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Part of Housing Benefit and Universal Credit in the Social Housing Sector (Regular Payments) – in the House of Commons at 2:39 pm on 12th February 2014.

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Photo of Jack Dromey Jack Dromey Shadow Minister (Home Affairs) 2:39 pm, 12th February 2014

I will come straight to that point. Precisely as a consequence of what has happened, there are worrying signs that crime, and especially violent crime, is starting to rise for the first time in nearly two decades. The latest crime figures show disturbing signs that a generation of progress in some areas is being reversed. For example, there is a worrying increase in muggings. Violence against the person has increased in 16 police force areas and violence without injury has increased in 19 police force areas. According to the British Retail Consortium, shoplifting, which is often associated with assaults on shop staff, is at a nine-year high.

Increasingly, the victims of crime are being let down as criminals get off scot-free—7,000 fewer crimes of violence have been solved under this Government. Despite a sharp increase in sexual crime, there has been a significant fall in the referral of cases to the Crown Prosecution Service for prosecution. Victims of the most heinous crimes are being let down.

On top of that, police forces are stretched to breaking point. They are taking up to 30% longer to respond to 999 calls and there was a reduction in overall crimes solved in 22 forces—nearly 14,000 more crimes were unsolved last year than when the Government came to power. In addition, crime is changing. Fraud has increased by 34%, but we know that that is just the tip of the iceberg, because much online crime goes unreported.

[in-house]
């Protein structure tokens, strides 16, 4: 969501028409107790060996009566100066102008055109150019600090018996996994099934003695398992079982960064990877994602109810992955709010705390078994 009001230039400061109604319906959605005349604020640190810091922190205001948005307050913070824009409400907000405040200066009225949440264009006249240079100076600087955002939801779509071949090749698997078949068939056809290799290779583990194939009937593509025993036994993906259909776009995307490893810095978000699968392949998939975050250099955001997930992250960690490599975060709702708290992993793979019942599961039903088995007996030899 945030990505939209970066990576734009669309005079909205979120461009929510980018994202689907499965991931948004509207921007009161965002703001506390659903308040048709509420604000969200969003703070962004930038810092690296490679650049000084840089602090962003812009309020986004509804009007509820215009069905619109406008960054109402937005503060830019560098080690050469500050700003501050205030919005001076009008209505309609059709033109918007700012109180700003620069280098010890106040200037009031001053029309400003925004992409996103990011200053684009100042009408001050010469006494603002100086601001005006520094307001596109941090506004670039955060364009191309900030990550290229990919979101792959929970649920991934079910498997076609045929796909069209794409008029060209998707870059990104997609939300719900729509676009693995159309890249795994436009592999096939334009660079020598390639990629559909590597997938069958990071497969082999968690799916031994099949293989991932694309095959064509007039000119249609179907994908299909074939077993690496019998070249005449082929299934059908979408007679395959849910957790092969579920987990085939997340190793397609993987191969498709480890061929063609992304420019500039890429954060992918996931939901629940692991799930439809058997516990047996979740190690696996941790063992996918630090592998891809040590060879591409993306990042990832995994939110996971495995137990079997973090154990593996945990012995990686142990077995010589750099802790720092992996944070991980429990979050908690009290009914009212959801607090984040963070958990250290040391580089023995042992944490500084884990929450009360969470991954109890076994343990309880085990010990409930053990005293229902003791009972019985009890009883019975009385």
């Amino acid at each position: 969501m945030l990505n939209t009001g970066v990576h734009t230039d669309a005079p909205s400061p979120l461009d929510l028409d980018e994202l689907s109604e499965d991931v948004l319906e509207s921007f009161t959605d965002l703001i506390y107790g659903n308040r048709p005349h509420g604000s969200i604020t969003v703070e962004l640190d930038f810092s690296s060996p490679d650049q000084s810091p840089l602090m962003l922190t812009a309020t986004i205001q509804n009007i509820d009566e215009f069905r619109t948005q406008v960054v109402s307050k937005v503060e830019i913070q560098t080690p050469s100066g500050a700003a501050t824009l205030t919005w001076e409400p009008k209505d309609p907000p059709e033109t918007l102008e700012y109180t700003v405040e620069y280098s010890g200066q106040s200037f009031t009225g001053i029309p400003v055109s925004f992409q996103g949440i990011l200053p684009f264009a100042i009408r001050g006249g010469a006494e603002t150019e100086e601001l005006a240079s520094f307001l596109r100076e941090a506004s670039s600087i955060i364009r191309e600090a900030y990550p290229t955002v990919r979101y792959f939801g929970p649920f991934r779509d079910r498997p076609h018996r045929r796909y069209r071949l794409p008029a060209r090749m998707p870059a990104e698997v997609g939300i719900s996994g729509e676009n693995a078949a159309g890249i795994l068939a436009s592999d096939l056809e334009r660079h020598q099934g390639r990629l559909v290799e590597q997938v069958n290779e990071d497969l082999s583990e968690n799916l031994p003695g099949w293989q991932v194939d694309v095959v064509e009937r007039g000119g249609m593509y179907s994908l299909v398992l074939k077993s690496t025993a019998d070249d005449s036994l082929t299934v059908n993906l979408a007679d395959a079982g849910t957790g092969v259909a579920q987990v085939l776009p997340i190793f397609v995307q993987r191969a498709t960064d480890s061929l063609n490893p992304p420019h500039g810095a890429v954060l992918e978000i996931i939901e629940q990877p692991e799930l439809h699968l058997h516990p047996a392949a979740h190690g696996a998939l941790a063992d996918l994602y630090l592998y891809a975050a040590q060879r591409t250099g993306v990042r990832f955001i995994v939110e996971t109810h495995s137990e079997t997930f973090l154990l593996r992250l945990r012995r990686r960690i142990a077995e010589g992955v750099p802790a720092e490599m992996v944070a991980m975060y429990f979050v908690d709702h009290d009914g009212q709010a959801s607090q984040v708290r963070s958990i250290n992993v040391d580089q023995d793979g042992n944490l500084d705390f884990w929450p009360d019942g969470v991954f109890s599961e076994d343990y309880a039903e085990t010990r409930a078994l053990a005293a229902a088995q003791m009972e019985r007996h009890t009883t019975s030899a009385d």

Despite those worrying indications that a generation of progress is being reversed, all we have heard from the Government is the constant assertion that crime is falling. However, the Government’s independent statistics watchdog has said that the statistics can no longer be relied on, and has downgraded its precious gold standard. The UK Statistics Authority chair, the eminent Sir Andrew Dilnot, has said that the more accurate the statistics become, the more likely it is that they will show that crime is rising. That is the result of three years of cutting too far and too fast, and yet here we are again. The Government refuse to see the damage being done by their reckless cuts to police and local authority budgets.

Not only Her Majesty’s Opposition are raising concerns. The Association of Chief Police Officers president, Sir Hugh Orde, has warned that we may now be at the tipping point—he has used those words. Tony Lloyd, the chair of the police and crime commissioners national body, and the Greater Manchester police and crime commissioner—he is highly respected across the spectrum as a former Member of the House—has said:

“I have warned since before I was elected that the government’s reckless programme of cuts is endangering community safety…We are now standing at the edge of a cliff . The chief constable”— the eminent Sir Peter Fahy

“has told me that he cannot provide the levels of policing that Greater Manchester people expect and deserve” in future. He adds that, if the cuts continue:

“There simply will not be enough money in the pot” for the police to discharge their duties.

The independent commission on the future of policing, led by Lord Stevens—it is a royal commission in all but name—and on which some of the most eminent figures in police and crime sit, has sounded a warning bell about the future of neighbourhood policing, which has been hit hard by Government cuts.